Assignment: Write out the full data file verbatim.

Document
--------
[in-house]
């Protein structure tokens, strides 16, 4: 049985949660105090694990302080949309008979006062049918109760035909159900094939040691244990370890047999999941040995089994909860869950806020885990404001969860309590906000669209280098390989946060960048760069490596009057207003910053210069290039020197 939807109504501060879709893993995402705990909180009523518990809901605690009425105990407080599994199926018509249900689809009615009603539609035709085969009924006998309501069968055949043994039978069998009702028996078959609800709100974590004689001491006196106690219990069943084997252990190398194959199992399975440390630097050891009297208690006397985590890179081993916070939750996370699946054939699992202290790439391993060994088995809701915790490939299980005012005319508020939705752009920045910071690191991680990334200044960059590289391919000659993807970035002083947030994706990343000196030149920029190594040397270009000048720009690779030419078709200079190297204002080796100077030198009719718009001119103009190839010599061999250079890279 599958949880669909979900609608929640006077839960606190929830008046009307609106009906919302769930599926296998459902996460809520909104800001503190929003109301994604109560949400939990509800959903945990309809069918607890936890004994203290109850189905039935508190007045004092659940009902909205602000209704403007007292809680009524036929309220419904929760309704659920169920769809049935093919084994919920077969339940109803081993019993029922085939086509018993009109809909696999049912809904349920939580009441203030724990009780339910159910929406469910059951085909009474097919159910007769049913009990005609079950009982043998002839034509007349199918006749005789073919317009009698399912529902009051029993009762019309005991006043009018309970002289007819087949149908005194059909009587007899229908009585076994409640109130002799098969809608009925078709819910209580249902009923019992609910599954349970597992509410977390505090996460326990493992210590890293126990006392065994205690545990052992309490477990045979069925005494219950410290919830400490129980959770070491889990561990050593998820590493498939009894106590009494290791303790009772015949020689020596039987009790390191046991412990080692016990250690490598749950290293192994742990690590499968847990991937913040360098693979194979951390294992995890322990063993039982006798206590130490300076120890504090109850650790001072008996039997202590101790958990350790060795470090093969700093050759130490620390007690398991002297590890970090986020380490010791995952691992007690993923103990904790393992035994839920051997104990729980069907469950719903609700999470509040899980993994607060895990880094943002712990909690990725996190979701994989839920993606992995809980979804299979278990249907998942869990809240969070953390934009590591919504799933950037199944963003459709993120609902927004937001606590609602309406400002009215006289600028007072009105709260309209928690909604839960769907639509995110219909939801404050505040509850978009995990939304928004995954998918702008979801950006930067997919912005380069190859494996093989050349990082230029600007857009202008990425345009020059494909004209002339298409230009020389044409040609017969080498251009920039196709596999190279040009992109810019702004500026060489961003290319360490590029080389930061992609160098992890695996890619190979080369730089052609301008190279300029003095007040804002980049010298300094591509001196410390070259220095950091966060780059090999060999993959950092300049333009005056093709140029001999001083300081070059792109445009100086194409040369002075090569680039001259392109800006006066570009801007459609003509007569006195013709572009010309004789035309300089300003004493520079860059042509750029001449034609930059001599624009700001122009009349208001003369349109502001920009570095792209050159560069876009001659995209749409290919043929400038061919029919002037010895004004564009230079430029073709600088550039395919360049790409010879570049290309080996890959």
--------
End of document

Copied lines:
[in-house]
């Protein structure tokens, strides 16, 4: 049985949660105090694990302080949309008979006062049918109760035909159900094939040691244990370890047999999941040995089994909860869950806020885990404001969860309590906000669209280098390989946060960048760069490596009057207003910053210069290039020197 939807109504501060879709893993995402705990909180009523518990809901605690009425105990407080599994199926018509249900689809009615009603539609035709085969009924006998309501069968055949043994039978069998009702028996078959609800709100974590004689001491006196106690219990069943084997252990190398194959199992399975440390630097050891009297208690006397985590890179081993916070939750996370699946054939699992202290790439391993060994088995809701915790490939299980005012005319508020939705752009920045910071690191991680990334200044960059590289391919000659993807970035002083947030994706990343000196030149920029190594040397270009000048720009690779030419078709200079190297204002080796100077030198009719718009001119103009190839010599061999250079890279 599958949880669909979900609608929640006077839960606190929830008046009307609106009906919302769930599926296998459902996460809520909104800001503190929003109301994604109560949400939990509800959903945990309809069918607890936890004994203290109850189905039935508190007045004092659940009902909205602000209704403007007292809680009524036929309220419904929760309704659920169920769809049935093919084994919920077969339940109803081993019993029922085939086509018993009109809909696999049912809904349920939580009441203030724990009780339910159910929406469910059951085909009474097919159910007769049913009990005609079950009982043998002839034509007349199918006749005789073919317009009698399912529902009051029993009762019309005991006043009018309970002289007819087949149908005194059909009587007899229908009585076994409640109130002799098969809608009925078709819910209580249902009923019992609910599954349970597992509410977390505090996460326990493992210590890293126990006392065994205690545990052992309490477990045979069925005494219950410290919830400490129980959770070491889990561990050593998820590493498939009894106590009494290791303790009772015949020689020596039987009790390191046991412990080692016990250690490598749950290293192994742990690590499968847990991937913040360098693979194979951390294992995890322990063993039982006798206590130490300076120890504090109850650790001072008996039997202590101790958990350790060795470090093969700093050759130490620390007690398991002297590890970090986020380490010791995952691992007690993923103990904790393992035994839920051997104990729980069907469950719903609700999470509040899980993994607060895990880094943002712990909690990725996190979701994989839920993606992995809980979804299979278990249907998942869990809240969070953390934009590591919504799933950037199944963003459709993120609902927004937001606590609602309406400002009215006289600028007072009105709260309209928690909604839960769907639509995110219909939801404050505040509850978009995990939304928004995954998918702008979801950006930067997919912005380069190859494996093989050349990082230029600007857009202008990425345009020059494909004209002339298409230009020389044409040609017969080498251009920039196709596999190279040009992109810019702004500026060489961003290319360490590029080389930061992609160098992890695996890619190979080369730089052609301008190279300029003095007040804002980049010298300094591509001196410390070259220095950091966060780059090999060999993959950092300049333009005056093709140029001999001083300081070059792109445009100086194409040369002075090569680039001259392109800006006066570009801007459609003509007569006195013709572009010309004789035309300089300003004493520079860059042509750029001449034609930059001599624009700001122009009349208001003369349109502001920009570095792209050159560069876009001659995209749409290919043929400038061919029919002037010895004004564009230079430029073709600088550039395919360049790409010879570049290309080996890959």